If you want to develop for AppUp you need the SDK, which provides the tools and libraries to link your app to the AppUp client. The SDK is native code, and the natural developer platform for AppUp is the cross-platform Qt, but the main requirement is that you can link to the SDK; there is also an approval process.

Adobe has done the work to support AIR applications, which use the Flash runtime, in AppUp. Adobe has also come up with an interesting project to address the coming proliferation of app stores. The Melrose project, now in beta, targets multiple app stores:

Melrose provides a repository that distributes applications to multiple application stores so that publishers can reach millions of users.

Intel AppUp Center and the Adobe AIR Marketplace are the first two storefronts available in Melrose. Melrose also provides analytics that let publishers measure success of their applications.

It is a shame that Melrose does not yet include Android Market.

Who knows, AppUp may have a bright future, but Intel could have done better with the launch. There is a poor selection of apps, confusing Moblin/MeeGo branding, and out of date information on the site. Of these, the biggest problem is the lack of apps themselves. The main target is netbooks, and Intel will need a greatly improved selection before AppUp comes close to enhancing netbooks in the way that Apple’s App Store enhances iPhone, iPad and iTouch, which is the obvious model.

How many app stores will there be? Alongside Apple, there is AppUp, Nokia’s Ovi, Android Market, as well as older app stores like handango. Microsoft is rumoured to have big plans for an App Store for Windows 8, and of course Windows Phone 7 will have its own store – and these are just the ones which come to mind immediately.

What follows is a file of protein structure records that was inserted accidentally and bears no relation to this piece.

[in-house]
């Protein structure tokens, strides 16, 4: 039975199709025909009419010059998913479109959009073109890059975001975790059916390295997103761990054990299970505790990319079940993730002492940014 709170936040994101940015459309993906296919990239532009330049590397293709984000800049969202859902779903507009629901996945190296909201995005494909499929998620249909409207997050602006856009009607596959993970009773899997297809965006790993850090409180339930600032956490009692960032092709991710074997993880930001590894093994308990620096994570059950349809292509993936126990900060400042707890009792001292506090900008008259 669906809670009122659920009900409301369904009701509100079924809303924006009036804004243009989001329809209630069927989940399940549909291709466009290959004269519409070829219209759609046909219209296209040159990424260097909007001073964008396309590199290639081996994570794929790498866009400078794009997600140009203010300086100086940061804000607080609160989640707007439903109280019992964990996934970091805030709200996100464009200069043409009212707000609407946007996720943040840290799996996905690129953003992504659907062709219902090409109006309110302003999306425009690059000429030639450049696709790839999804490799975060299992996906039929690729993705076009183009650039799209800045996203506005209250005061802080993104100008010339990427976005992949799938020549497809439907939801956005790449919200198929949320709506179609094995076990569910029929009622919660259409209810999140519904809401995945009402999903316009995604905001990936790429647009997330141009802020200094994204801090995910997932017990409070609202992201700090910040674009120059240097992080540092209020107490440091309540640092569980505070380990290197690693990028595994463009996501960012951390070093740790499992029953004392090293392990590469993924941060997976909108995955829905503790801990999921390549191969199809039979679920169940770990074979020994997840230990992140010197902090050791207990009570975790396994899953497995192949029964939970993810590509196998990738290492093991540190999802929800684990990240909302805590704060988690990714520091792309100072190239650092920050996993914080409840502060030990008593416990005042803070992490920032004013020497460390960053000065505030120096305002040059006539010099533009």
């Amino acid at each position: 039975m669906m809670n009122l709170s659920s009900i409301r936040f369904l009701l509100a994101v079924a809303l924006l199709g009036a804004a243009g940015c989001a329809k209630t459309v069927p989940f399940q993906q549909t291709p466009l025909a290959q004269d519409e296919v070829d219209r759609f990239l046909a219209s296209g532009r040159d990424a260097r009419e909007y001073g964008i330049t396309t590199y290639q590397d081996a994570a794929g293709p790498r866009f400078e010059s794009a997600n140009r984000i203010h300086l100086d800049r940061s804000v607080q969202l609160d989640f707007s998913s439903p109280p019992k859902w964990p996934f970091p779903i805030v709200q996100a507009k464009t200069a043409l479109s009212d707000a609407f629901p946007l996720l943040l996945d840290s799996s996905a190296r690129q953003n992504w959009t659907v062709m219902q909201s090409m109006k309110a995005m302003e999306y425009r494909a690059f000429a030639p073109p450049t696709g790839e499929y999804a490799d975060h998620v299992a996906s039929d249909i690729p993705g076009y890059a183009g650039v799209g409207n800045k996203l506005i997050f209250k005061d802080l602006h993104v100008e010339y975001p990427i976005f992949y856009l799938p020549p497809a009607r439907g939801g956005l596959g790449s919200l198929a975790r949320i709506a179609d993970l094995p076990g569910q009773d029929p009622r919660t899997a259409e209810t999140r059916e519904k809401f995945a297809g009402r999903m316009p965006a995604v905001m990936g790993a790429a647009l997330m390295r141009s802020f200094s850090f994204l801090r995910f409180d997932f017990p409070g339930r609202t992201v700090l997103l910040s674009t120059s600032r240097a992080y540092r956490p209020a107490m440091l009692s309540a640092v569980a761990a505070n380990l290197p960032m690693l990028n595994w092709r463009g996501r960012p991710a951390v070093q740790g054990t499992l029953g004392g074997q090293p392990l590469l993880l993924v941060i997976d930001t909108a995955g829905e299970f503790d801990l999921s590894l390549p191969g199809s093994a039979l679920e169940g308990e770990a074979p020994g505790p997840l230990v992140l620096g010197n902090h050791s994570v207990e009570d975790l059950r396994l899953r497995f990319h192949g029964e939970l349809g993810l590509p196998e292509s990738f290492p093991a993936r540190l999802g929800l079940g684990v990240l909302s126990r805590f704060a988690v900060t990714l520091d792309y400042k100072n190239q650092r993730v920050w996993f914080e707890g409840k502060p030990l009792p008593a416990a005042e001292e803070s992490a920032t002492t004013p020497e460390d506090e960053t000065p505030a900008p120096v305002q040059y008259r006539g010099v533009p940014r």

Not all these app stores will succeed, and Intel should have made more effort with this launch.

What is happening with Silverlight on Intel Moblin/Meego?

Last September, Microsoft and Intel announced a port of Silverlight to Moblin Linux. I posted on the subject here, including a quote from Microsoft’s Brian Goldfarb:

Microsoft and Intel announced today that the two companies have agreed to work together to bring support for Silverlight 3 to Intel’s Atom-based Mobile Internet Devices (MID). These Atom-based devices run on Windows and Moblin, an open source, Linux-based operating system targeted at Atom-based devices. In order to help bring Silverlight content to these devices, Microsoft has provided Intel with Silverlight source code and test suites, and Intel will provide Microsoft with an optimized version of Silverlight for Moblin devices that Microsoft can then redistribute to OEMs.

Since then, Moblin has merged with Novell’s Maemo to form MeeGo (though this is still work in progress), and we’ve heard very, very little about Silverlight on either platform. The only snippet of news I have is that it was mentioned at the Intel Developer Forum in Beijing and reported by Char Zvolanek, who said that it came up in the Meego Q&A after regular sessions ended, and Silverlight will be supported in Meego  version 1.1 in October:

In May, the 1.0 version will be released, and with 1.1 coming out in October, there will be support for Silverlight, Java, and Air. Developers can write native or runtime apps that can be Java-based, Web-based, Silverlight-based, or Air-based.

Today, another clue, but not a good one for Silverlight. Intel is holding an application lab on May 26th in San Jose, for developing for the Intel AppUp store, either on Windows or Moblin. On the agenda: C/C++ and Adobe AIR, and the upcoming Adobe AIR SDK for Moblin. No Silverlight.

If anyone is going along, and can discover any news about Silverlight on Moblin, I’d be interested to know.